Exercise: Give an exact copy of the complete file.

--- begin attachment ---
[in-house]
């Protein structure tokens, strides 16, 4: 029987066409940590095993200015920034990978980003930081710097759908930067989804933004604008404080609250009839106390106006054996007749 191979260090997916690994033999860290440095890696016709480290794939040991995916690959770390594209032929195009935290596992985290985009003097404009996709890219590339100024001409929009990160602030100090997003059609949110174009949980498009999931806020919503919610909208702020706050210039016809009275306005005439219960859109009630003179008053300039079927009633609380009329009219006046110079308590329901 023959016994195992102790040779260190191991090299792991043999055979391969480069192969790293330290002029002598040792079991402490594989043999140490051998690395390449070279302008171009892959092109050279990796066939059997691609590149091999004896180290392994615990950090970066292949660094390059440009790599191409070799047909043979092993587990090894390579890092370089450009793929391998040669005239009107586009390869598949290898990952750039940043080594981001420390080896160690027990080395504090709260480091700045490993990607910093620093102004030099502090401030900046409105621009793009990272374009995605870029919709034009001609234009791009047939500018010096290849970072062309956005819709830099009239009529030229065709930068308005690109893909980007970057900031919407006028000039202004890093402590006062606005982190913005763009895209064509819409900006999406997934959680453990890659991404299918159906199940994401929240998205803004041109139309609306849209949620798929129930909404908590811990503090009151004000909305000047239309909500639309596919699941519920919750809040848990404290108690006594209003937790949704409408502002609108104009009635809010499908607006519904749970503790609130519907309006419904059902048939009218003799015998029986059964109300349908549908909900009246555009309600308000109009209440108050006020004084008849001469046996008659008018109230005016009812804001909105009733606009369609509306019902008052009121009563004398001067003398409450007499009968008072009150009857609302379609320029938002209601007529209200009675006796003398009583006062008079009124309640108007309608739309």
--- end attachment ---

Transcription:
[in-house]
């Protein structure tokens, strides 16, 4: 029987066409940590095993200015920034990978980003930081710097759908930067989804933004604008404080609250009839106390106006054996007749 191979260090997916690994033999860290440095890696016709480290794939040991995916690959770390594209032929195009935290596992985290985009003097404009996709890219590339100024001409929009990160602030100090997003059609949110174009949980498009999931806020919503919610909208702020706050210039016809009275306005005439219960859109009630003179008053300039079927009633609380009329009219006046110079308590329901 023959016994195992102790040779260190191991090299792991043999055979391969480069192969790293330290002029002598040792079991402490594989043999140490051998690395390449070279302008171009892959092109050279990796066939059997691609590149091999004896180290392994615990950090970066292949660094390059440009790599191409070799047909043979092993587990090894390579890092370089450009793929391998040669005239009107586009390869598949290898990952750039940043080594981001420390080896160690027990080395504090709260480091700045490993990607910093620093102004030099502090401030900046409105621009793009990272374009995605870029919709034009001609234009791009047939500018010096290849970072062309956005819709830099009239009529030229065709930068308005690109893909980007970057900031919407006028000039202004890093402590006062606005982190913005763009895209064509819409900006999406997934959680453990890659991404299918159906199940994401929240998205803004041109139309609306849209949620798929129930909404908590811990503090009151004000909305000047239309909500639309596919699941519920919750809040848990404290108690006594209003937790949704409408502002609108104009009635809010499908607006519904749970503790609130519907309006419904059902048939009218003799015998029986059964109300349908549908909900009246555009309600308000109009209440108050006020004084008849001469046996008659008018109230005016009812804001909105009733606009369609509306019902008052009121009563004398001067003398409450007499009968008072009150009857609302379609320029938002209601007529209200009675006796003398009583006062008079009124309640108007309608739309």